The US has spent some $110 billion on Afghanistan's reconstruction. More than half ($60 billion) has gone to build the Afghan security forces, including the Afghan National Army and the various police forces. The balance was spent on infrastructure such as roads, schools, hospitals, power plants, and so on. To put the situation in perspective, the Marshall Plan to rebuild Europe in the aftermath of World War II cost about $103 billion in today's dollars. But unfortunately unlike Europe in the 1950s, neither the US nor the Afghan government has a lot to show for the vast amount of funds spent in Afghanistan. The Afghan security forces continue to be seriously challenged by the insurgency and a high attrition rate. And much of the infrastructure is in shambles. The thankless job of discovering the waste and conveying the bad news falls on the shoulders of John Sopko, the Special Inspector General for Afghanistan Reconstruction (SIGAR).
In a recent interview with Al-Jazeera, Sopko attributed the disappearance of taxpayer dollars to waste, fraud and abuse. As an example of waste, $400 to $500 million was spent on the purchase of airplanes for the Afghan Air Force (AAF). The AAF could not use the planes because they were not right for the country. Therefore the planes had to be destroyed. Mr. Sopko also mentioned fraud and abuse in implementing the reconstruction projects.
John Sopko said that much of the money has been spent on projects that the Afghans don't know how to use or for which they have no need. This remark reminded me of what I experienced when I worked for the US Department of State at the Kandahar Provincial Reconstruction Team (KPRT) in 2009 and 2010. The KPRT was a bi-national (Canadian/American) organization tasked to help Afghans with reconstruction projects and governance, among other projects. I was surprised by the US Agency for International Development's (USAID) and the Canadian International Development Agency's (CIDA) spending on projects of which sometimes the Afghan provincial officials were not even aware. More often than not we went ahead despite their objections. Kandahar Governor Wesa and others would object because they could not sustain the projects and they were not needed. One of those officials was the late Mayor of Kandahar City, Haidar Hamidi. Mayor Hamidi was very critical of wasting of the aid money on infrastructures such as schools. He called them buildings, not schools, because they lacked the necessary teachers and educational materials to be called schools. CIDA had financed the construction of a plastics factory, however no one knew where it was and how it fit in the local economic development plan. When Governor Wesa was made aware of it, he became very upset and frustrated. The Canadians also pushed for the installation of solar powered lights in Kandahar City over the objections of Mayor Hamidi. The project was a failure. Many lights did not work, some were on during the day and off at night! The United Nations Development Project (UNDP) had built a bathhouse in the city, but there was no running water, obviously a necessary component of a bathhouse. The waterless bathhouse was soon destroyed by vandals who could use the building's hardware elsewhere. Mayor Hamidi, assassinated on the job in July 2011, was also an American citizen who did not want his taxes wasted on bad projects.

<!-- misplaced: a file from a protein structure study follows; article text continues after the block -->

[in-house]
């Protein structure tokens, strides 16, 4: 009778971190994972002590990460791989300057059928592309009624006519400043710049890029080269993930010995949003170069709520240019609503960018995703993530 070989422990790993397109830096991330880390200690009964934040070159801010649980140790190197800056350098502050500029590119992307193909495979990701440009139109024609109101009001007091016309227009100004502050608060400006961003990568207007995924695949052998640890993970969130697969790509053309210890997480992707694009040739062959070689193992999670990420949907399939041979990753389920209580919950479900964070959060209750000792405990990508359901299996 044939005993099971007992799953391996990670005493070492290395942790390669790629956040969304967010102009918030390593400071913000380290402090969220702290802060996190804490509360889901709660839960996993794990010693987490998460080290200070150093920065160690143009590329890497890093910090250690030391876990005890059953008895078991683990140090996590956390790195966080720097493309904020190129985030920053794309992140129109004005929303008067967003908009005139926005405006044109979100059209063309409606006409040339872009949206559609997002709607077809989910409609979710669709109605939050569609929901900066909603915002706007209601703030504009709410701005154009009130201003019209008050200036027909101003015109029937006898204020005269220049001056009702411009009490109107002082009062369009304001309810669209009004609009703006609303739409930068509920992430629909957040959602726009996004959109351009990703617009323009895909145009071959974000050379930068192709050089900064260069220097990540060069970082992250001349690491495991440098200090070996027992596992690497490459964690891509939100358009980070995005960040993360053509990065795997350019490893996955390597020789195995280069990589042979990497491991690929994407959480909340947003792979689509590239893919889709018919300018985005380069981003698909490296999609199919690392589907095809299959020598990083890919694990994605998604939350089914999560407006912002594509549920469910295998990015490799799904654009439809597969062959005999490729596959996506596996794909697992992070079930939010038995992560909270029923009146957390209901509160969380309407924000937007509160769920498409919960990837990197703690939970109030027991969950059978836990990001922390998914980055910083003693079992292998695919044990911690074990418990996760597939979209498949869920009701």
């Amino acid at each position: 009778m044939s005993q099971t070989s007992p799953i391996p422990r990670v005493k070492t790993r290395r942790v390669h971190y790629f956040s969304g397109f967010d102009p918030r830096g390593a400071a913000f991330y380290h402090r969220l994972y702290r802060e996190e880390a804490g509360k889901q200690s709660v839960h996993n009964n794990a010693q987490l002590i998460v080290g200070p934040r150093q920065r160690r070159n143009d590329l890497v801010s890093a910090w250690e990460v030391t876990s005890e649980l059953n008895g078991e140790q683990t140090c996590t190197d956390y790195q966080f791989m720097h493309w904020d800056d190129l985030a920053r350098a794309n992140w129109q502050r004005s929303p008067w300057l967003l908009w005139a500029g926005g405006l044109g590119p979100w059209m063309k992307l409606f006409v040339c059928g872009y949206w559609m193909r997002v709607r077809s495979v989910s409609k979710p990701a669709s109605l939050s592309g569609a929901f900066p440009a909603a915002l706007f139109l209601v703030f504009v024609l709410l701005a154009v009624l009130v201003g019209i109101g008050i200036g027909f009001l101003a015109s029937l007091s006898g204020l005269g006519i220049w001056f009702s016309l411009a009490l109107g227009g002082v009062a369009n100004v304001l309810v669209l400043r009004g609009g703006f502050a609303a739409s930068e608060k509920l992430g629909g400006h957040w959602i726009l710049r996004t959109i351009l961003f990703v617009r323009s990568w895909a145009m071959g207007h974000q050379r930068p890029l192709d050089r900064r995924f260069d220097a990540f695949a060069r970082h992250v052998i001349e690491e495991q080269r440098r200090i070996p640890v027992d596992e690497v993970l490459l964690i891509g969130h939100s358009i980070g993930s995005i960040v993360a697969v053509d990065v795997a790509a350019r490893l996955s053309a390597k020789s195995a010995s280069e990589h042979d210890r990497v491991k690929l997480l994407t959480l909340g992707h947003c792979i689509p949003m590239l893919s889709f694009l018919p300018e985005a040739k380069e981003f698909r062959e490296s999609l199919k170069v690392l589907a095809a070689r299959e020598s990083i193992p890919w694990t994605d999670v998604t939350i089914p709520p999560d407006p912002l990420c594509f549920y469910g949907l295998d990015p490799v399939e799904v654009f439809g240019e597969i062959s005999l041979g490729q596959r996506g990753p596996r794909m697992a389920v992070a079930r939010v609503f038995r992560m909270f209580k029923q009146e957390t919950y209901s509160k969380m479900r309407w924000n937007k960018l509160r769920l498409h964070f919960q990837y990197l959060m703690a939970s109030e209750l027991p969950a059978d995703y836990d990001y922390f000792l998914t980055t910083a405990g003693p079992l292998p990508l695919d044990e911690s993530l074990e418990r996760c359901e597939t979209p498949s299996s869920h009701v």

The Afghan Minister for Energy and Water, Ali Hamad Osmani, recently declared that a serious chronic malaise continues to afflict the electric power generation industry in the country. He singled out Kandahar, Herat and Nangarhar (all major provinces) where angry people took to the streets to protest the lack of adequate and reliable power. But the problem of power shortages also adversely affects the capital Kabul. Osmani gave incompetence, lack of technical expertise and funding, and corruption as the reasons for the malaise. Coincidentally, SIGAR has been alarmed by problems plaguing the Tarakhil Power Plant in the eastern outskirts of Kabul and has asked USAID for a report due next month.
The Tarakhil Power Plant in Kabul. Photo by Flicker.
The Tarakhil project was launched in 2007 by the USAID at a cost of $335 million of taxpayer money. The contract for building the power plant was awarded to Louis Berger/Black & Veatch in a joint venture. It employs diesel fuel generators and was slated as a back up to compensate for power shortages in Kabul. After much delay, poor contractor performance and cost overruns, it was finally handed over to the Afghan authorities in 2010. The USAID Office of Inspector General conducted an audit in 2014 to assess the performance of the power plant. It found that the 105 megawatt power plant was constantly and severely underused at only 2.2% of its capacity. The cost of fuel alone is about $245 million per year, which the Afghan government cannot afford. The USAID has indicated that it has put corrective actions in place to help the Afghan government run the power plant more efficiently, but does that mean that the US taxpayer have to foot the $245 million per year fuel bill? As a mountainous country with ample water, Afghanistan could use cheaper hydropower to meet its energy needs. In the 1960s and 70s all of Afghanistan's power needs were generated by hydro-electric power plants. But the current corrupt, incompetent and divided Afghan government is not capable of turning the situation around anytime soon. Its problems are compounded by the security situation and an ever increasing assertive Taliban. In the meantime the US continues to pay for their incompetence and bills.